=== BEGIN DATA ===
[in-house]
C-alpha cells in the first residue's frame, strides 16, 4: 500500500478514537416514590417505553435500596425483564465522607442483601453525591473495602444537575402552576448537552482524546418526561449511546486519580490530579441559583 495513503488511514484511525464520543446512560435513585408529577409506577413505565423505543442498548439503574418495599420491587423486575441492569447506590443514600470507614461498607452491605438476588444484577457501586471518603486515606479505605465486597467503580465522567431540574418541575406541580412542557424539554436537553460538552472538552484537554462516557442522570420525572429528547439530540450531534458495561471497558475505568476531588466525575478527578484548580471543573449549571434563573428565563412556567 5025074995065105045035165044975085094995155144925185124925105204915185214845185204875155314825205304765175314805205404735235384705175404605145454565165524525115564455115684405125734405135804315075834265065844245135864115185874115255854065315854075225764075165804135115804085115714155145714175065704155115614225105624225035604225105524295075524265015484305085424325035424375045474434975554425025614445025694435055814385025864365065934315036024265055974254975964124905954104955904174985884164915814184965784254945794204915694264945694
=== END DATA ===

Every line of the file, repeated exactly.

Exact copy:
[in-house]
C-alpha cells in the first residue's frame, strides 16, 4: 500500500478514537416514590417505553435500596425483564465522607442483601453525591473495602444537575402552576448537552482524546418526561449511546486519580490530579441559583 495513503488511514484511525464520543446512560435513585408529577409506577413505565423505543442498548439503574418495599420491587423486575441492569447506590443514600470507614461498607452491605438476588444484577457501586471518603486515606479505605465486597467503580465522567431540574418541575406541580412542557424539554436537553460538552472538552484537554462516557442522570420525572429528547439530540450531534458495561471497558475505568476531588466525575478527578484548580471543573449549571434563573428565563412556567 5025074995065105045035165044975085094995155144925185124925105204915185214845185204875155314825205304765175314805205404735235384705175404605145454565165524525115564455115684405125734405135804315075834265065844245135864115185874115255854065315854075225764075165804135115804085115714155145714175065704155115614225105624225035604225105524295075524265015484305085424325035424375045474434975554425025614445025694435055814385025864365065934315036024265055974254975964124905954104955904174985884164915814184965784254945794204915694264945694